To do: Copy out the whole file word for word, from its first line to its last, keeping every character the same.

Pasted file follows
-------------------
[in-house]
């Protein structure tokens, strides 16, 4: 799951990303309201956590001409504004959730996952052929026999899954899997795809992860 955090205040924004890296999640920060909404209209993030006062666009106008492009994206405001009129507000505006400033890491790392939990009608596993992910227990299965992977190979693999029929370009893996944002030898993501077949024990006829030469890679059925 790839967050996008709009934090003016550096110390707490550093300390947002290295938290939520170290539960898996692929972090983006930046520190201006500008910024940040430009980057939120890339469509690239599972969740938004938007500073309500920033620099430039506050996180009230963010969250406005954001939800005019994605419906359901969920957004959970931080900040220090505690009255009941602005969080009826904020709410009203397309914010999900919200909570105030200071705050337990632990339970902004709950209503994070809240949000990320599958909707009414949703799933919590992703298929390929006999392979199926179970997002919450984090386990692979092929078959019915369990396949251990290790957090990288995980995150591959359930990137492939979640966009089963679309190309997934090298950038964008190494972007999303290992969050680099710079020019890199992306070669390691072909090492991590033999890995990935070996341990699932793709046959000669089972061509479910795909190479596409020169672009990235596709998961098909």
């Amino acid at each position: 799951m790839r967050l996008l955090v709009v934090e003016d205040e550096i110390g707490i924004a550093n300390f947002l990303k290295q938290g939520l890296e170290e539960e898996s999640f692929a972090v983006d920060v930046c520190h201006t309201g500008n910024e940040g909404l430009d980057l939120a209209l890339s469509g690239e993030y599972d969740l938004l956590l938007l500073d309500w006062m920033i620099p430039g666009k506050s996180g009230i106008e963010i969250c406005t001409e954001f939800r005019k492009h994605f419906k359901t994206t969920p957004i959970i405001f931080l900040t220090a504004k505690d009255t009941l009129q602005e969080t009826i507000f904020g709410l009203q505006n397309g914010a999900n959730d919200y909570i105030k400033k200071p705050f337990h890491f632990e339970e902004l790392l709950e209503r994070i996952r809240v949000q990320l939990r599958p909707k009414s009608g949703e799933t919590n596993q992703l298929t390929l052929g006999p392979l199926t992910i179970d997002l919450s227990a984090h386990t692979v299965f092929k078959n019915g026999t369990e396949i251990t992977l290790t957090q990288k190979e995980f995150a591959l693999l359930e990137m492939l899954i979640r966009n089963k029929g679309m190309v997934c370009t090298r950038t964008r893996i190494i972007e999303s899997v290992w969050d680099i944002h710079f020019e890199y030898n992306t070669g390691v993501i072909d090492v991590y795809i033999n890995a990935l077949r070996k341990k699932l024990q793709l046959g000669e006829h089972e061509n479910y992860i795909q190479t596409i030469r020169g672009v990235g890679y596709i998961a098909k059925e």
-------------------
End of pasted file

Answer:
[in-house]
């Protein structure tokens, strides 16, 4: 799951990303309201956590001409504004959730996952052929026999899954899997795809992860 955090205040924004890296999640920060909404209209993030006062666009106008492009994206405001009129507000505006400033890491790392939990009608596993992910227990299965992977190979693999029929370009893996944002030898993501077949024990006829030469890679059925 790839967050996008709009934090003016550096110390707490550093300390947002290295938290939520170290539960898996692929972090983006930046520190201006500008910024940040430009980057939120890339469509690239599972969740938004938007500073309500920033620099430039506050996180009230963010969250406005954001939800005019994605419906359901969920957004959970931080900040220090505690009255009941602005969080009826904020709410009203397309914010999900919200909570105030200071705050337990632990339970902004709950209503994070809240949000990320599958909707009414949703799933919590992703298929390929006999392979199926179970997002919450984090386990692979092929078959019915369990396949251990290790957090990288995980995150591959359930990137492939979640966009089963679309190309997934090298950038964008190494972007999303290992969050680099710079020019890199992306070669390691072909090492991590033999890995990935070996341990699932793709046959000669089972061509479910795909190479596409020169672009990235596709998961098909």
């Amino acid at each position: 799951m790839r967050l996008l955090v709009v934090e003016d205040e550096i110390g707490i924004a550093n300390f947002l990303k290295q938290g939520l890296e170290e539960e898996s999640f692929a972090v983006d920060v930046c520190h201006t309201g500008n910024e940040g909404l430009d980057l939120a209209l890339s469509g690239e993030y599972d969740l938004l956590l938007l500073d309500w006062m920033i620099p430039g666009k506050s996180g009230i106008e963010i969250c406005t001409e954001f939800r005019k492009h994605f419906k359901t994206t969920p957004i959970i405001f931080l900040t220090a504004k505690d009255t009941l009129q602005e969080t009826i507000f904020g709410l009203q505006n397309g914010a999900n959730d919200y909570i105030k400033k200071p705050f337990h890491f632990e339970e902004l790392l709950e209503r994070i996952r809240v949000q990320l939990r599958p909707k009414s009608g949703e799933t919590n596993q992703l298929t390929l052929g006999p392979l199926t992910i179970d997002l919450s227990a984090h386990t692979v299965f092929k078959n019915g026999t369990e396949i251990t992977l290790t957090q990288k190979e995980f995150a591959l693999l359930e990137m492939l899954i979640r966009n089963k029929g679309m190309v997934c370009t090298r950038t964008r893996i190494i972007e999303s899997v290992w969050d680099i944002h710079f020019e890199y030898n992306t070669g390691v993501i072909d090492v991590y795809i033999n890995a990935l077949r070996k341990k699932l024990q793709l046959g000669e006829h089972e061509n479910y992860i795909q190479t596409i030469r020169g672009v990235g890679y596709i998961a098909k059925e």